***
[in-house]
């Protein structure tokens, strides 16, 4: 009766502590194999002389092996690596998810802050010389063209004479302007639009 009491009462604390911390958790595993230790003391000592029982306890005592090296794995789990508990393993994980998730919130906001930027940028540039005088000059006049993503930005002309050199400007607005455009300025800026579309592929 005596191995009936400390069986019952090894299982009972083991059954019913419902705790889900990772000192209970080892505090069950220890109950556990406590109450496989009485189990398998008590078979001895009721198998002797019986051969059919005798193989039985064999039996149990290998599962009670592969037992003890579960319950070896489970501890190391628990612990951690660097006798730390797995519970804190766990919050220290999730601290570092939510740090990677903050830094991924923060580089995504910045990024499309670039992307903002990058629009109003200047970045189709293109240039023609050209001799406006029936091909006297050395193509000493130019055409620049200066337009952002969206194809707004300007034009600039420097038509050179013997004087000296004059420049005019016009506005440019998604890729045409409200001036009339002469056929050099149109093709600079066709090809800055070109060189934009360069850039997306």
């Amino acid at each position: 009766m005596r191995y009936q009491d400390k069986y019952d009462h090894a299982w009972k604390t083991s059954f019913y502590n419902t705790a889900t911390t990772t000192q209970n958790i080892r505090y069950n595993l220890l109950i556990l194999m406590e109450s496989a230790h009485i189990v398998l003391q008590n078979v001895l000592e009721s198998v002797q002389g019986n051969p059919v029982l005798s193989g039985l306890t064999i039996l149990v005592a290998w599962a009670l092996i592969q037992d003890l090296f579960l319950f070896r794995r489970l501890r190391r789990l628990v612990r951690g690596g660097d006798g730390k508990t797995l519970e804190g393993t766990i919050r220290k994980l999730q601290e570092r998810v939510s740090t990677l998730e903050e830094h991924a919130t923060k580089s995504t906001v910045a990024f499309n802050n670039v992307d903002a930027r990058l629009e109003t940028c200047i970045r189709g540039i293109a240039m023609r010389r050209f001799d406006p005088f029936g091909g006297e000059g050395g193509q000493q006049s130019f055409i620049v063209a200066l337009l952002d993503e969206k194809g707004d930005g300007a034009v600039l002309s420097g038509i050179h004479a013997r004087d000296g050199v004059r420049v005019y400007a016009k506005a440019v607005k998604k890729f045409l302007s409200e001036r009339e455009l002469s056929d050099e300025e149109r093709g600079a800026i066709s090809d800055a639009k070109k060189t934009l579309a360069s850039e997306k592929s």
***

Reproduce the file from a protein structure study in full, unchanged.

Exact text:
[in-house]
């Protein structure tokens, strides 16, 4: 009766502590194999002389092996690596998810802050010389063209004479302007639009 009491009462604390911390958790595993230790003391000592029982306890005592090296794995789990508990393993994980998730919130906001930027940028540039005088000059006049993503930005002309050199400007607005455009300025800026579309592929 005596191995009936400390069986019952090894299982009972083991059954019913419902705790889900990772000192209970080892505090069950220890109950556990406590109450496989009485189990398998008590078979001895009721198998002797019986051969059919005798193989039985064999039996149990290998599962009670592969037992003890579960319950070896489970501890190391628990612990951690660097006798730390797995519970804190766990919050220290999730601290570092939510740090990677903050830094991924923060580089995504910045990024499309670039992307903002990058629009109003200047970045189709293109240039023609050209001799406006029936091909006297050395193509000493130019055409620049200066337009952002969206194809707004300007034009600039420097038509050179013997004087000296004059420049005019016009506005440019998604890729045409409200001036009339002469056929050099149109093709600079066709090809800055070109060189934009360069850039997306």
């Amino acid at each position: 009766m005596r191995y009936q009491d400390k069986y019952d009462h090894a299982w009972k604390t083991s059954f019913y502590n419902t705790a889900t911390t990772t000192q209970n958790i080892r505090y069950n595993l220890l109950i556990l194999m406590e109450s496989a230790h009485i189990v398998l003391q008590n078979v001895l000592e009721s198998v002797q002389g019986n051969p059919v029982l005798s193989g039985l306890t064999i039996l149990v005592a290998w599962a009670l092996i592969q037992d003890l090296f579960l319950f070896r794995r489970l501890r190391r789990l628990v612990r951690g690596g660097d006798g730390k508990t797995l519970e804190g393993t766990i919050r220290k994980l999730q601290e570092r998810v939510s740090t990677l998730e903050e830094h991924a919130t923060k580089s995504t906001v910045a990024f499309n802050n670039v992307d903002a930027r990058l629009e109003t940028c200047i970045r189709g540039i293109a240039m023609r010389r050209f001799d406006p005088f029936g091909g006297e000059g050395g193509q000493q006049s130019f055409i620049v063209a200066l337009l952002d993503e969206k194809g707004d930005g300007a034009v600039l002309s420097g038509i050179h004479a013997r004087d000296g050199v004059r420049v005019y400007a016009k506005a440019v607005k998604k890729f045409l302007s409200e001036r009339e455009l002469s056929d050099e300025e149109r093709g600079a800026i066709s090809d800055a639009k070109k060189t934009l579309a360069s850039e997306k592929s």